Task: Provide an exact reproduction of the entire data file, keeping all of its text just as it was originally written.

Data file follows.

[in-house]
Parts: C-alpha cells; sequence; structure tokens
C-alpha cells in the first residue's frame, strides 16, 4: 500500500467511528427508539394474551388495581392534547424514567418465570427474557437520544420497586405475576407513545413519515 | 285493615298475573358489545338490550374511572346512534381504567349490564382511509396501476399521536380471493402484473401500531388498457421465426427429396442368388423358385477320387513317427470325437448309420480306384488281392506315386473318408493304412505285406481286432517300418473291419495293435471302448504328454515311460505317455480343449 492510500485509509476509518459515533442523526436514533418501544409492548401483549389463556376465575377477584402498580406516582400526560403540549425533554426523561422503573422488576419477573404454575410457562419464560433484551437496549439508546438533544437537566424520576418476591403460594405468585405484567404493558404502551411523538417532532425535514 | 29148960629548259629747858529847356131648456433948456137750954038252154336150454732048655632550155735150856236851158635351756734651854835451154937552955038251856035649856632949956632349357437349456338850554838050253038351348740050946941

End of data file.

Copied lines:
[in-house]
Parts: C-alpha cells; sequence; structure tokens
C-alpha cells in the first residue's frame, strides 16, 4: 500500500467511528427508539394474551388495581392534547424514567418465570427474557437520544420497586405475576407513545413519515 | 285493615298475573358489545338490550374511572346512534381504567349490564382511509396501476399521536380471493402484473401500531388498457421465426427429396442368388423358385477320387513317427470325437448309420480306384488281392506315386473318408493304412505285406481286432517300418473291419495293435471302448504328454515311460505317455480343449 492510500485509509476509518459515533442523526436514533418501544409492548401483549389463556376465575377477584402498580406516582400526560403540549425533554426523561422503573422488576419477573404454575410457562419464560433484551437496549439508546438533544437537566424520576418476591403460594405468585405484567404493558404502551411523538417532532425535514 | 29148960629548259629747858529847356131648456433948456137750954038252154336150454732048655632550155735150856236851158635351756734651854835451154937552955038251856035649856632949956632349357437349456338850554838050253038351348740050946941